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Old 05-11-2018, 03:49 PM
Foone Foone is offline
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Closed caption generator chips?

Hi, I'm doing some work with extracting bitmaps from character generator chips like those used in closed captioning from the 90s. I've currently got three:

STM STV5730A:


Maxim MAX7456:


And Mullard SAA5050:

(Not super accurate yet, cause it does some internal smoothing)

I'm looking for the names of similar chips, as they usually have the bitmaps in the datasheets. I'm specifically looking for ones used in closed captioning, these tend to be more for VCR displays and such, which limits the number of characters they implement.
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Old 05-11-2018, 04:03 PM
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Electronic M Electronic M is offline
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My telecaption vr-100 decoder box has ITT NCI LN21 G010279.000 3224.20, a brandless KA2919 236A, and some smaller 74 series logic and other chips that I'd guess are op-amps and such.
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Old 05-11-2018, 04:03 PM
user181 user181 is offline
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I don't have anything. Is this for some kind of project you're working on, or is it just research?
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Old 05-11-2018, 04:13 PM
Foone Foone is offline
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It's for a software project I'm working on which lets you generate closed caption images.
I'm converting the rom contents to bitmaps for placing over screencaps.

I'm just trying to find specific chip types that were used during this time to make it accurate (rather than just getting an arbitrary similar looking font)
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Old 05-11-2018, 09:29 PM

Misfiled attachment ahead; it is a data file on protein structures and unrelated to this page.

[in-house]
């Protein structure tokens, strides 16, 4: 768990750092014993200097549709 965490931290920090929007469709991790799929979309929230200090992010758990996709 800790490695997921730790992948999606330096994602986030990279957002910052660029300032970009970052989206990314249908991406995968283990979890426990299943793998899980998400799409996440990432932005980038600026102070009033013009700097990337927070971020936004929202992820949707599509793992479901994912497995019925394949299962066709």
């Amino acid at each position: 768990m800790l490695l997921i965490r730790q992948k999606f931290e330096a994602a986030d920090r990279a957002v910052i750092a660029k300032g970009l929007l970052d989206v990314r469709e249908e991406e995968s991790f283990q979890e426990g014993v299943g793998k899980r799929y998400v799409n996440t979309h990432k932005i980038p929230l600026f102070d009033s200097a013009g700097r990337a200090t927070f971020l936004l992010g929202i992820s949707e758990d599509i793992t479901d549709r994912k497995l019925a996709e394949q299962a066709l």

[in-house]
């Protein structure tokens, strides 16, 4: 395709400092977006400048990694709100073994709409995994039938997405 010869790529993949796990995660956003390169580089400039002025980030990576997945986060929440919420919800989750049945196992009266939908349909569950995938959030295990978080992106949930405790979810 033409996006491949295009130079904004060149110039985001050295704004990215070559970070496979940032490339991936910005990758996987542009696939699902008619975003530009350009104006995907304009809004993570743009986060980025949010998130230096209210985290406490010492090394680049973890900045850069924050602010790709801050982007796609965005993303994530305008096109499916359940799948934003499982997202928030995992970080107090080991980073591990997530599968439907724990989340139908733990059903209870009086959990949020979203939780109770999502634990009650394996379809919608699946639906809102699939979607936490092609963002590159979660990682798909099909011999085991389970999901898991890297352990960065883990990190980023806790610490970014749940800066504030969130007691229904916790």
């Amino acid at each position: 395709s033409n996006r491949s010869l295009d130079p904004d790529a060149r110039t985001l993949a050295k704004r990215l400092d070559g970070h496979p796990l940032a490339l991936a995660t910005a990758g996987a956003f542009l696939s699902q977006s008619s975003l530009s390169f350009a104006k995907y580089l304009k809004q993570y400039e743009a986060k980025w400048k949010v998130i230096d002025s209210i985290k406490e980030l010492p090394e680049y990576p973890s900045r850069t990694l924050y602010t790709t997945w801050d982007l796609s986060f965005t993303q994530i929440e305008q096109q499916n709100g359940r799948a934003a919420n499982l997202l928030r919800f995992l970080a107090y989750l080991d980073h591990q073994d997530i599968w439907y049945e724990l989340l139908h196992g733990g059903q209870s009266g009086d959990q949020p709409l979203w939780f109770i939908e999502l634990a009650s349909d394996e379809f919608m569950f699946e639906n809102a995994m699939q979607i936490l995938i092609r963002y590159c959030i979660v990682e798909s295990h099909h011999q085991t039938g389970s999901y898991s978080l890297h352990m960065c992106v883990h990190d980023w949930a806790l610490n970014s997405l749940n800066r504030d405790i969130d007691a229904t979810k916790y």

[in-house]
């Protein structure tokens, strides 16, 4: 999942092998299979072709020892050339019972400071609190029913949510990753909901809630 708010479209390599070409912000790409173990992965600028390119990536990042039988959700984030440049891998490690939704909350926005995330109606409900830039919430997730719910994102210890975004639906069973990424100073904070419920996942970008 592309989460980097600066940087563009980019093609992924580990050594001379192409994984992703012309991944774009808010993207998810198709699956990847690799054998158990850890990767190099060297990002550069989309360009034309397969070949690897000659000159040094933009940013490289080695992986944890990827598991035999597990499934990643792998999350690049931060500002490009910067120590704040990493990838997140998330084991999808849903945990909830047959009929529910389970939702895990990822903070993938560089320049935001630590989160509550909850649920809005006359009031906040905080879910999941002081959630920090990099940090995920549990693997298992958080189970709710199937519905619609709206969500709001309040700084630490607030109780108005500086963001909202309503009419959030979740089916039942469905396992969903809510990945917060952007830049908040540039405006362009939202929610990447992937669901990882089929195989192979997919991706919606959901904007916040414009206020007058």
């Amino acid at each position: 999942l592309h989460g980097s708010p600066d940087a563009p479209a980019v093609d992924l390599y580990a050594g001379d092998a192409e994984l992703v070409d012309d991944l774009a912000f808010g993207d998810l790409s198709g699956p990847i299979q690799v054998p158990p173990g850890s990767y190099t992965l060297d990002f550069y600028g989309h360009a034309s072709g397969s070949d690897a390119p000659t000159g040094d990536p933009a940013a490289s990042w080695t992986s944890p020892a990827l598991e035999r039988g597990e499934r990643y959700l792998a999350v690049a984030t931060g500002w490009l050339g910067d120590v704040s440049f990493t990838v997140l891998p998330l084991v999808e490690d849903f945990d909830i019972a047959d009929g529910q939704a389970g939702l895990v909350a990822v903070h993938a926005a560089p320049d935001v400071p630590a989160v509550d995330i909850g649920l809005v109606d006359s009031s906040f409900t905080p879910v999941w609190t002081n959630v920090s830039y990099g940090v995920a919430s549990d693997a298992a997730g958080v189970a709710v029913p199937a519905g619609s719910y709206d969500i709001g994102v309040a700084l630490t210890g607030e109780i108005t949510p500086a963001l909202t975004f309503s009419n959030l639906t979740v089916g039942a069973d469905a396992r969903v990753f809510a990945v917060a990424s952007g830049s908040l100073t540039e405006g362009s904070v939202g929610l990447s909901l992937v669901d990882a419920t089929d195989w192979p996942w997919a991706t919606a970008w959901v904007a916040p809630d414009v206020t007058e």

Chip Chester Chip Chester is offline
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There are a few various decoder fonts out there in TrueType, and a few more 'locked away' in long-discontinued decoder chips. Built-in decoders in sets used caption decoder chips in the early years, then 'graduated' to using the same chip used with on-screen menus. Sony and Trinitron Akai used the best-looking fonts of the day. The 'no descender' fonts (shown in your post) are kind of the classic, so-ugly-they're-cute fonts.

When you 'extract' these, is it destructive to the set/decoder, or to the chip? Or could you work with a digital file of the on-screen presentation of all the characters, as brought forth by the caption encode/decode process?

I have a collection of good, bad, and fantastic caption decoders (and similar devices) from the past 25 years or so. Also have equipment to generate and harvest both 608 and 708 caption data in any format. Don't overlook the nice-looking caption fonts in QuickTime, too... In pro broadcast hardware, EEG has some great-looking decoders. Evertz has some lousy ones. They both cost $3000.

Most current-day caption displays are driven via graphics chips within the set-top box, be it cable, satellite, or OTT/AppleTV/Roku-type device. The internal caption decoder in current sets is only used with over-the-air broadcasts, since the HDMI cable spec has no 'lane' for caption data at all.

As captioning progressed over the years, the allowable character sets expanded as well. First-generation was pretty limited, with barely enough character set support for English, Spanish, French, etc. Later versions (Telecaption II compatible stuff) expanded that set a bit, but limitations still existed. Limitations, like decoders couldn't display an asterisk *, for example, not because of chip limitations, but it was an 'illegal' character in caption data. Once HD/708 captions hit the scene, there was no practical limit to characters, and fonts/attributes were more in the hands of the viewer, and varied by set manufacturer/graphics chip design.

- Chip
(Closed-captioner for 25+ years. Feel free to PM me if you'd like.)

Last edited by Chip Chester; 05-11-2018 at 09:36 PM.
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Old 05-12-2018, 07:04 AM
kf4rca kf4rca is offline
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How about the 2513 chip made by Signetics and GI? Sometimes called RO3-2513. There are several versions out there depending on what alphabet you get. (You can even get it with Kata Kana).
The newest version uses only one 5 V supply but the older ones used +5,-12, and +12.
Not pin for pin compatible.
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Last edited by kf4rca; 05-12-2018 at 07:11 AM.
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